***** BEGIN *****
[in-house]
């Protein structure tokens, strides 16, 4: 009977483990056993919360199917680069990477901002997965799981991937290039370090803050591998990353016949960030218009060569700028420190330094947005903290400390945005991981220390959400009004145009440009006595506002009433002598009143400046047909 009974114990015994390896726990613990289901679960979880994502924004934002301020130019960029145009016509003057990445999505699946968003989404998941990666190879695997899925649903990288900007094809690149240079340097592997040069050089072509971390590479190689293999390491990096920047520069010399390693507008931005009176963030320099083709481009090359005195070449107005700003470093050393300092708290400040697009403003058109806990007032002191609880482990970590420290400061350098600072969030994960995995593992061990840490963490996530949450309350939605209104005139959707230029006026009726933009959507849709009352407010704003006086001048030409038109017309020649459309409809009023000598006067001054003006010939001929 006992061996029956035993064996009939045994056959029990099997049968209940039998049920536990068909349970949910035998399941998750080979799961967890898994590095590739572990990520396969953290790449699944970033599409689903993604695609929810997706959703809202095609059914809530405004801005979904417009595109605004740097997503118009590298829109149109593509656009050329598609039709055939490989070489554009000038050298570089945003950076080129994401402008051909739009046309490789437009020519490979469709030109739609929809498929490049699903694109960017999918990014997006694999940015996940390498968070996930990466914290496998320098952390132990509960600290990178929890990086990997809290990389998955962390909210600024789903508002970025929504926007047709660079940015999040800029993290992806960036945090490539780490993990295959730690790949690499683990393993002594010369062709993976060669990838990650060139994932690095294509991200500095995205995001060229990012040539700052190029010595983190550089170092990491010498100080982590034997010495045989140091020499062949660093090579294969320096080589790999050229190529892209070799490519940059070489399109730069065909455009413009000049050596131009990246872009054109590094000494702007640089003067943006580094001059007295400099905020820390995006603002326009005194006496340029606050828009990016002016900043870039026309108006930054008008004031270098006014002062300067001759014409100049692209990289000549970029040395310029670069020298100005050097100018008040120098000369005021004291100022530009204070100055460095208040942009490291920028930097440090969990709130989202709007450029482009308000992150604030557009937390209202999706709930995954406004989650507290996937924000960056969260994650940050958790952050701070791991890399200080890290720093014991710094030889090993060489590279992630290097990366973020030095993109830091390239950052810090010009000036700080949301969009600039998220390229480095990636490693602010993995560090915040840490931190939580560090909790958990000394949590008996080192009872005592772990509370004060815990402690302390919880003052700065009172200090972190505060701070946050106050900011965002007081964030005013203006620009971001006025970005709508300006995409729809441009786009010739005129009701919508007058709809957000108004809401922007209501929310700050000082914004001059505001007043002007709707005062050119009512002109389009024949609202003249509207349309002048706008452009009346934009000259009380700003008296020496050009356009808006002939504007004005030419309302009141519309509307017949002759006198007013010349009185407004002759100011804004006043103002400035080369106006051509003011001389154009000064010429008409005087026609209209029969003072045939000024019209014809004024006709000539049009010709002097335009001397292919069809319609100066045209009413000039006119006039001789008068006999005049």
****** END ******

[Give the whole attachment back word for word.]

[in-house]
């Protein structure tokens, strides 16, 4: 009977483990056993919360199917680069990477901002997965799981991937290039370090803050591998990353016949960030218009060569700028420190330094947005903290400390945005991981220390959400009004145009440009006595506002009433002598009143400046047909 009974114990015994390896726990613990289901679960979880994502924004934002301020130019960029145009016509003057990445999505699946968003989404998941990666190879695997899925649903990288900007094809690149240079340097592997040069050089072509971390590479190689293999390491990096920047520069010399390693507008931005009176963030320099083709481009090359005195070449107005700003470093050393300092708290400040697009403003058109806990007032002191609880482990970590420290400061350098600072969030994960995995593992061990840490963490996530949450309350939605209104005139959707230029006026009726933009959507849709009352407010704003006086001048030409038109017309020649459309409809009023000598006067001054003006010939001929 006992061996029956035993064996009939045994056959029990099997049968209940039998049920536990068909349970949910035998399941998750080979799961967890898994590095590739572990990520396969953290790449699944970033599409689903993604695609929810997706959703809202095609059914809530405004801005979904417009595109605004740097997503118009590298829109149109593509656009050329598609039709055939490989070489554009000038050298570089945003950076080129994401402008051909739009046309490789437009020519490979469709030109739609929809498929490049699903694109960017999918990014997006694999940015996940390498968070996930990466914290496998320098952390132990509960600290990178929890990086990997809290990389998955962390909210600024789903508002970025929504926007047709660079940015999040800029993290992806960036945090490539780490993990295959730690790949690499683990393993002594010369062709993976060669990838990650060139994932690095294509991200500095995205995001060229990012040539700052190029010595983190550089170092990491010498100080982590034997010495045989140091020499062949660093090579294969320096080589790999050229190529892209070799490519940059070489399109730069065909455009413009000049050596131009990246872009054109590094000494702007640089003067943006580094001059007295400099905020820390995006603002326009005194006496340029606050828009990016002016900043870039026309108006930054008008004031270098006014002062300067001759014409100049692209990289000549970029040395310029670069020298100005050097100018008040120098000369005021004291100022530009204070100055460095208040942009490291920028930097440090969990709130989202709007450029482009308000992150604030557009937390209202999706709930995954406004989650507290996937924000960056969260994650940050958790952050701070791991890399200080890290720093014991710094030889090993060489590279992630290097990366973020030095993109830091390239950052810090010009000036700080949301969009600039998220390229480095990636490693602010993995560090915040840490931190939580560090909790958990000394949590008996080192009872005592772990509370004060815990402690302390919880003052700065009172200090972190505060701070946050106050900011965002007081964030005013203006620009971001006025970005709508300006995409729809441009786009010739005129009701919508007058709809957000108004809401922007209501929310700050000082914004001059505001007043002007709707005062050119009512002109389009024949609202003249509207349309002048706008452009009346934009000259009380700003008296020496050009356009808006002939504007004005030419309302009141519309509307017949002759006198007013010349009185407004002759100011804004006043103002400035080369106006051509003011001389154009000064010429008409005087026609209209029969003072045939000024019209014809004024006709000539049009010709002097335009001397292919069809319609100066045209009413000039006119006039001789008068006999005049």